Wednesday, April 01, 2009

More sticky-fingered cops

From Philadelphia comes word that a roving gang of rogue cops has been looting local shops after carefully disabling security camera systems. It's a stark reminder of the importance of surveillance -- not of the public, but of the folks tasked to protect the public. It's also Exhibit A in the case against turning full responsibility for your safety over to armed men who promise you -- cross their hearts! -- that they have your best interests in mind.

This isn't a new problem. The Roman poet Juvenal put it succinctly when he wrote, "Quis custodiet ipsos custodes?" That is, "Who watches the watchmen?"

For Romans, like for us, it wasn't a hypothetical problem. These days, though, we get to see the evidence replayed on video surveillance footage when a Staten Island bar security camera captures New York City cops looting the till.

Maybe the Philadelphia cops saw the news from New York City. Anyway, the Philadelphia Daily News reports:
ON A SWELTERING July afternoon in 2007, Officer Jeffrey Cujdik and his narcotics squad members raided an Olney tobacco shop.

Then, with guns drawn, they did something bizarre: They smashed two surveillance cameras with a metal rod, said store owners David and Eunice Nam.

The five plainclothes officers yanked camera wires from the ceiling. They forced the slight, frail Korean couple to the vinyl floor and cuffed them with plastic wrist ties.

"I so scared," said Eunice Nam, 56. "We were on floor. Handcuffs on me. I so, so scared, I wet my pants."

The officers rifled through drawers, dumped cigarette cartons on the floor and took cash from the registers. Then they hauled the Nams to jail.

The uniformed raiders are said to have helped themselves to thousands of dollars during their assaults on the bodegas and smoke shops of the city, only a fraction of which was ever turned into the police department as evidence in the "narcotics" raids. The officers also took groceries, drinks, cigarettes and whatever else lay at hand.

In all cases, they were careful to disable video surveillance systems before committing their robberies.

The victimized shopkeepers are almost all immigrants working long hours in troubled neighborhoods where crime is a very real threat. There's no denying that the entry-level entrepreneurs and the stores they own need protection of some kind.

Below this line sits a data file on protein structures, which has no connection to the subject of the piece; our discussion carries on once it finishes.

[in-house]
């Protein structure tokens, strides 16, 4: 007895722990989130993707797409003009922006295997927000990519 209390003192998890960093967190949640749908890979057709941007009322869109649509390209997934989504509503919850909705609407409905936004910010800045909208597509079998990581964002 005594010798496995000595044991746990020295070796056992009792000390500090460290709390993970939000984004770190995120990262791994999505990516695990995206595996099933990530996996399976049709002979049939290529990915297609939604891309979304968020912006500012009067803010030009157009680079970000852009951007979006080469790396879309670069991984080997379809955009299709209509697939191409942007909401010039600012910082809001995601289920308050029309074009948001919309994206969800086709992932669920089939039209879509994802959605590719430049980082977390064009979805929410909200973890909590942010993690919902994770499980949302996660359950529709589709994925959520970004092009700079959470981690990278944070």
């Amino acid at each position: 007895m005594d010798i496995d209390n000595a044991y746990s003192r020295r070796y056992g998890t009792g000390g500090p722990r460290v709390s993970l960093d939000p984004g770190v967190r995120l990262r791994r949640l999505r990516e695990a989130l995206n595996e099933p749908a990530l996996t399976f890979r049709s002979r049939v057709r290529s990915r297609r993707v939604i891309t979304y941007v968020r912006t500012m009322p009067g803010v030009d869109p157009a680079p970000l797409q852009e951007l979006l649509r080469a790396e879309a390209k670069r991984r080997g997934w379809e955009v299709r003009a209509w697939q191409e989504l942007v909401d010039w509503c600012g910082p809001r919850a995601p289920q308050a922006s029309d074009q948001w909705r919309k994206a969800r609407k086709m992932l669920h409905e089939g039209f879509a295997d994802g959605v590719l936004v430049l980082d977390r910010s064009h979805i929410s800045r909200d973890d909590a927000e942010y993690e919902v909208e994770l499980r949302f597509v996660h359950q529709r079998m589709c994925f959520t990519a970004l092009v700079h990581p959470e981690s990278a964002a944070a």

But there's a difference between, on the one hand, hiring help to guard streets and businesses and, on the other hand, creating a warrior class with special authority and power that just begs for abuse. Hired help you can just fire when they misbehave; rogue warriors ... well ... that's a different matter.

When Sir Robert Peel professionalized law-enforcement in the 19th Century, he made it clear in the principles he laid down for the trade that police officers were never intended to be some elevated class of people. "[T]he police being only members of the public who are paid to give full-time attention to duties which are incumbent upon every citizen."

Today, though, police testimony is given extra weight in court, there are special laws protecting police against public scrutiny and special penalties against those who harm law-enforcement officers. In the course of their duties, they are allowed to engage in criminal activity -- such as purchasing illegal drugs -- that would land you or I in prison. In many ways, police officers are treated as a special class.

All this while they are armed at public cost and authorized to use force on behalf of the state.

This is a recipe for ... well ... rogue cops preying on the people they're supposed to assist.

Who watches the watchmen?

Video surveillance and other forms of close scrutiny can help to keep the cops under scrutiny, but they can't rein in watchmen who have gained too much authority over their employers. The only solution is for people to take back much of the responsibility for their own safety, and treat police as hired help that needs to be watched with a close eye.

Oh, and the "narcotics" raids those Philadelphia cops used as a pretext for robbing bodegas? They busted the shops for selling ziplock bags -- little ones -- which they called "drug paraphernalia." That's the sort of petty regulation that exists for one reason alone -- to give out-of-control watchmen one more lever over the public they supposedly serve.

Original report here

(And don't forget your ration of Wicked Thoughts for today)

No comments: